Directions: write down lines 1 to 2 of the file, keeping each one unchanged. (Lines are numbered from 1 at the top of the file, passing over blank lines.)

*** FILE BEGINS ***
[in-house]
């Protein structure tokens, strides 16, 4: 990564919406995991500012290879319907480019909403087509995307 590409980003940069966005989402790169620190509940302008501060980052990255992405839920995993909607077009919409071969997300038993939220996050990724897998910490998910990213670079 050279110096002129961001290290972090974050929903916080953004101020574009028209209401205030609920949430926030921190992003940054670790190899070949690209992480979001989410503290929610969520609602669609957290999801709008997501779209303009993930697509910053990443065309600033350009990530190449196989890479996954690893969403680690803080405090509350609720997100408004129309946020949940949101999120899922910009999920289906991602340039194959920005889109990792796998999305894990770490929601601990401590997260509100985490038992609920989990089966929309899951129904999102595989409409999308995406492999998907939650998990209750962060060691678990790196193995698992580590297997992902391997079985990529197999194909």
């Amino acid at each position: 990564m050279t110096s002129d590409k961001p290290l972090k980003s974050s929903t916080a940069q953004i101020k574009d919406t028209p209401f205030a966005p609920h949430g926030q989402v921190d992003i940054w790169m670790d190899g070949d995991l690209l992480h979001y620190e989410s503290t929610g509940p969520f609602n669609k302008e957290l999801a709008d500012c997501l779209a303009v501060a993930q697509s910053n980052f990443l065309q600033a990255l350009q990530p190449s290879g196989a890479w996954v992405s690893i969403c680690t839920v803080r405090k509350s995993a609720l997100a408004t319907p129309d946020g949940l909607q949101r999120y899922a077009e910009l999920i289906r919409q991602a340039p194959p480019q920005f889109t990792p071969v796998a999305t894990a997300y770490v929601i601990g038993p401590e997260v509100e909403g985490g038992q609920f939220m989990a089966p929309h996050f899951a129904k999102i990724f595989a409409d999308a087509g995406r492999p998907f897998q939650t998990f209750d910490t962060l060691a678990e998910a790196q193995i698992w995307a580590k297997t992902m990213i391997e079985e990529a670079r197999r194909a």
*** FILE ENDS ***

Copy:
[in-house]
């Protein structure tokens, strides 16, 4: 990564919406995991500012290879319907480019909403087509995307 590409980003940069966005989402790169620190509940302008501060980052990255992405839920995993909607077009919409071969997300038993939220996050990724897998910490998910990213670079 050279110096002129961001290290972090974050929903916080953004101020574009028209209401205030609920949430926030921190992003940054670790190899070949690209992480979001989410503290929610969520609602669609957290999801709008997501779209303009993930697509910053990443065309600033350009990530190449196989890479996954690893969403680690803080405090509350609720997100408004129309946020949940949101999120899922910009999920289906991602340039194959920005889109990792796998999305894990770490929601601990401590997260509100985490038992609920989990089966929309899951129904999102595989409409999308995406492999998907939650998990209750962060060691678990790196193995698992580590297997992902391997079985990529197999194909």